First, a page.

The catalysts used were commercial samples of binderless 5 A prepared from zeolite 4 A as granules or pellets or extrudates using kaolin binders and then suitably calcined and ion-exchanged. Alternatively the powdered 4 A may be exchanged before aggregating although this may not lead to such high levels of exchanged ions.

The catalysts were optionally further ion-exchanged with calcium chloride or other suitable water-soluble salts solution using well-known techniques as required for laboratory testing.

EXAMPLES 1 TO 16 (Effect of Na/Ca ratio)

In Examples 1-10, the reaction temperature was 380 C., the N/R ratio 2:1 and the methanol liquid hourly space velocity was 0.31 hr-1. A number of samples of binderless zeolite 5 A catalyst were tested together with, for comparison, a calcium-exchanged binderless 4 A zeolite catalyst and the untreated 4 A. Results are given in Table 1 Part 1 and illustrated in FIG. 1B. Additionally, Examples 11-16 were conducted using a second micro-reactor with a further set of calcium-exchanged binderless 5 A zeolite catalysts at 360 C., an N/R ratio of 1.5:1 and a methanol liquid hourly space velocity of 0.63 hr-1. The results obtained are given in Table 1 Part 2 and plotted in FIG. 1A to show the benefits of low Na+ level, particularly on selectivity towards dimethylamine production and inhibition of trimethylamine make.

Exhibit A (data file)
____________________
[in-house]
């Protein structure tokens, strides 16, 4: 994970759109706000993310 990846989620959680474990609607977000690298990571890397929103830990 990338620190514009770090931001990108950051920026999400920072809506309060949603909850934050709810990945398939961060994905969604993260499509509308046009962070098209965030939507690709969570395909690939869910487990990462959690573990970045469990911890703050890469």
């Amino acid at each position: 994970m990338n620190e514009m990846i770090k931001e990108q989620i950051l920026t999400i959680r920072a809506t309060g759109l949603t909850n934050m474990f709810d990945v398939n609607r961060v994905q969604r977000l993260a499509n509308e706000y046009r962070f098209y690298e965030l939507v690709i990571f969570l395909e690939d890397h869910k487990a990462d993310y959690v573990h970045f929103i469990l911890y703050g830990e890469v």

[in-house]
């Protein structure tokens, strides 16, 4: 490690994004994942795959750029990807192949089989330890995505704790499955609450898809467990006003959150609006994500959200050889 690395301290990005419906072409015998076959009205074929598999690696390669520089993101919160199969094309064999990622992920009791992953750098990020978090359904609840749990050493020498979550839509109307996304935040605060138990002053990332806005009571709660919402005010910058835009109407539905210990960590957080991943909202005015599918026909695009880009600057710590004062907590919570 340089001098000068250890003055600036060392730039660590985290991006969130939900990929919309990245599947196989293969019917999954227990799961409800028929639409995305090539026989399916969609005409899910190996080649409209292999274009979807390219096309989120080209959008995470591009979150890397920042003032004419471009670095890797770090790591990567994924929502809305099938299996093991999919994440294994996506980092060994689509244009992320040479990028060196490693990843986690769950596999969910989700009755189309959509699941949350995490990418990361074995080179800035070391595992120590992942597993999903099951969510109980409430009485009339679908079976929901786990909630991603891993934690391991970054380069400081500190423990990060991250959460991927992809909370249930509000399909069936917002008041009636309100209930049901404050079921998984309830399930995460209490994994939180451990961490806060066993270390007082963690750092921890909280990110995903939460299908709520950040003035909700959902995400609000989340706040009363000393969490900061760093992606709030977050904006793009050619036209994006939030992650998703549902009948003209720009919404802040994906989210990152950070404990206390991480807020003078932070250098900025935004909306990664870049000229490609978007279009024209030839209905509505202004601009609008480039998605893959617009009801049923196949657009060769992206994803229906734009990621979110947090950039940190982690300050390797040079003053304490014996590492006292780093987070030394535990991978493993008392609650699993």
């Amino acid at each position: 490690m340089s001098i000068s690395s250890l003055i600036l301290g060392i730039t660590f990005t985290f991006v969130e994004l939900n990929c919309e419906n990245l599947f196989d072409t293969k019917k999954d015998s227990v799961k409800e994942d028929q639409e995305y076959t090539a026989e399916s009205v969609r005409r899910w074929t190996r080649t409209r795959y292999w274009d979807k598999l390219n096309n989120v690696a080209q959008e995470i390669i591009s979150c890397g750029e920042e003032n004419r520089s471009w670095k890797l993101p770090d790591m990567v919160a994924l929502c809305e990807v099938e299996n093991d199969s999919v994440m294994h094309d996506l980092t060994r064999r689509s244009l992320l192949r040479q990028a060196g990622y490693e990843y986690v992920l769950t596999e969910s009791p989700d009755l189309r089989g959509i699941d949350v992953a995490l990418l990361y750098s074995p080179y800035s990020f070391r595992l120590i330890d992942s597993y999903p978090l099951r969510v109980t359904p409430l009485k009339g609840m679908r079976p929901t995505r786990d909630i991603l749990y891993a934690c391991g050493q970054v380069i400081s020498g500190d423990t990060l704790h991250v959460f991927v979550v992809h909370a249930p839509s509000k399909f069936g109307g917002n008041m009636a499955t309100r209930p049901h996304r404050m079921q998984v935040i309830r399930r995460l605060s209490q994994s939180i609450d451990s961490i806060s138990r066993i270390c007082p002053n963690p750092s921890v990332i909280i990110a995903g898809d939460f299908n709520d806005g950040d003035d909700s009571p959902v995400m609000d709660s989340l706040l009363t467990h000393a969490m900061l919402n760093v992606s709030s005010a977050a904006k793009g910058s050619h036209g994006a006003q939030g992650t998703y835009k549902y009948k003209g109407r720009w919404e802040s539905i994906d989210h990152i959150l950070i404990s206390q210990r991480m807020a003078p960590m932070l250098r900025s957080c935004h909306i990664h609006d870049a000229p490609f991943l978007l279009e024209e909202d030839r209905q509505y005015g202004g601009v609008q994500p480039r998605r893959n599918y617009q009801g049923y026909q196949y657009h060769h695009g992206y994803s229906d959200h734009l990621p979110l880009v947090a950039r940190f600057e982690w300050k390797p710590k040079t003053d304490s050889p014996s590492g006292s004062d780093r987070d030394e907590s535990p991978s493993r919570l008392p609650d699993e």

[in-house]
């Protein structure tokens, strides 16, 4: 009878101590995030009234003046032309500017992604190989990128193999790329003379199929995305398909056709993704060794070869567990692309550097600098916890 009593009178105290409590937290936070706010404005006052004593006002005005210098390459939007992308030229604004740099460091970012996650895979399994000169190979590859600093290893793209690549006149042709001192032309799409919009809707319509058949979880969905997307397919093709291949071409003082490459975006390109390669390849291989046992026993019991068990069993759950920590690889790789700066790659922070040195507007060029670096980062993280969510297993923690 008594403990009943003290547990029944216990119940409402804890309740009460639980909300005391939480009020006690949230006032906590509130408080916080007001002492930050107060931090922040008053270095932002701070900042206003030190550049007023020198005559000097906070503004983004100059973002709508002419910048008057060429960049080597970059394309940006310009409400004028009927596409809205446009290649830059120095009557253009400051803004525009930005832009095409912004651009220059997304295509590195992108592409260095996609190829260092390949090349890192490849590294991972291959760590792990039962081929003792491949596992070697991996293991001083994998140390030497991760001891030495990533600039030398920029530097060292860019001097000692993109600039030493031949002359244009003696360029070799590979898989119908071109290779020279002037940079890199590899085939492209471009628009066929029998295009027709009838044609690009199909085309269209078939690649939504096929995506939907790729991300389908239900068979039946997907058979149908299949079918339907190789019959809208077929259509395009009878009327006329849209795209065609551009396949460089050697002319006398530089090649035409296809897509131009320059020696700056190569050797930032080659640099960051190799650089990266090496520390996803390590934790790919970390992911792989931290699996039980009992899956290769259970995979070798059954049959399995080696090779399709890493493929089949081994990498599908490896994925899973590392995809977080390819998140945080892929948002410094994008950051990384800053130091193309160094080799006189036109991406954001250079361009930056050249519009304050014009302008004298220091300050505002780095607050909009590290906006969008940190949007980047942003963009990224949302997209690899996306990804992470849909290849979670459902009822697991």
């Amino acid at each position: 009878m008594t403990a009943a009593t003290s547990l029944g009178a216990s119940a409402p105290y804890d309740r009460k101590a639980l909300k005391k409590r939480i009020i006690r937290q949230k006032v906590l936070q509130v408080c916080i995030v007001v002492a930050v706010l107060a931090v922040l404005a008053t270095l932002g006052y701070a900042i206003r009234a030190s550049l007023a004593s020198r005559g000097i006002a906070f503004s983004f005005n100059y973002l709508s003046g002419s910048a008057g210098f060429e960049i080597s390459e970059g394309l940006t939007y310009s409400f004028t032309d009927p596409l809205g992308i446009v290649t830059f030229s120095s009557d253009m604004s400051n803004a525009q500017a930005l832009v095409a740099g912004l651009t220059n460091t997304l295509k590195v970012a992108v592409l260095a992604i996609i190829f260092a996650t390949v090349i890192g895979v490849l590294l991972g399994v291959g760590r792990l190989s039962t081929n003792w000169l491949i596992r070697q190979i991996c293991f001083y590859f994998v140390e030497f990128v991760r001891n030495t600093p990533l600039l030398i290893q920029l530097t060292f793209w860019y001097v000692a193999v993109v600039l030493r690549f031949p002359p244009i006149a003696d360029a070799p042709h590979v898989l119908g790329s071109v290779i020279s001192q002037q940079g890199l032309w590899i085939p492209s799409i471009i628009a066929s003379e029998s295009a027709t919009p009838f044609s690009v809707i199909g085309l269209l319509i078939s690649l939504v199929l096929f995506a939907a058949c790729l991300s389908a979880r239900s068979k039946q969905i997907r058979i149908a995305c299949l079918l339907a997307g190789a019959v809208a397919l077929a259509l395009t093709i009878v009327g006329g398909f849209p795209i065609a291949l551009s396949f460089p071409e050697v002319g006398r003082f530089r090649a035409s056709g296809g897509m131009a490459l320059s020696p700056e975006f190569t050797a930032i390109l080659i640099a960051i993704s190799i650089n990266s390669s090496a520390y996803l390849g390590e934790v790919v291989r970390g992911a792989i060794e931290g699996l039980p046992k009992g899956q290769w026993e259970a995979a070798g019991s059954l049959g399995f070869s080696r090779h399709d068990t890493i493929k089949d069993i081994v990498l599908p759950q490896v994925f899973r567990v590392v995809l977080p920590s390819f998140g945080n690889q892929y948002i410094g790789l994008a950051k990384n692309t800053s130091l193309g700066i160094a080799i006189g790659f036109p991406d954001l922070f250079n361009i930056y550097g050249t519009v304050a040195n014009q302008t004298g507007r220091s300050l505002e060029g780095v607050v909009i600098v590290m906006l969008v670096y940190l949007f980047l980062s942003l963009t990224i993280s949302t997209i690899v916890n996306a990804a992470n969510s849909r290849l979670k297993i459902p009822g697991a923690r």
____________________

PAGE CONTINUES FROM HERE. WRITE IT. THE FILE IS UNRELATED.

TABLE 1__________________________________________________________________________  Catalyst                Methanol                                  Amine Product Split (% Molar)Example No.  Type          Na % wt                     Ca % wt                          Conversion (%)                                  Mono  Di  Tri__________________________________________________________________________1      Binderless 5A Sample 1                0.9  10.0 99      48    36  162      Binderless 5A Sample 2                3.15 9.5  99.0    52    32  163      Binderless 5A Sample 3                0.77 10.3 99.6    46    36  184      Binderless 5A Sample 3                0.77 10.3 99.1    50    36  145      Binderless 5A Sample 3                0.77 10.3 99.3    44.5  36  19.56      Binderless 5A Sample 4                2.82 9.0  99.1    46    32.5                                            21.57      Binderless 5A Sample 5                4.36 6.85 98.8    40.5  26.5                                            338      Binderless 5A Sample 6                1.09 12.3 99      49.5  40.5                                            109      Binderless 5A Sample 7                1.2  11.0 98.5    44    36  2010     Binderless 5A Sample 8                1.9  11.4 99      44.5  38  17.5Comp. A  Ca exchanged Binderless 4A                0.5  10.3 98.5    48.5  34.5                                            17Comp. B  Binderless 4A 9.4  0.2  34      54    24  2211     Ca exchanged Binderless 5A                0.17 11.7 98      47    45  812     Ca exchanged Binderless 5A                0.11 10.8 99      48    45  713     Ca exchanged Binderless 5A                0.05 11.2 98.5    45    48  714     Ca exchanged Binderless 5A                0.06 11.2 98      46    47  715     Binderless 5A 1.1  12.3 97      47.5  40.5                                            1216     Binderless 5A 1.9  11.4 98      46    40  14__________________________________________________________________________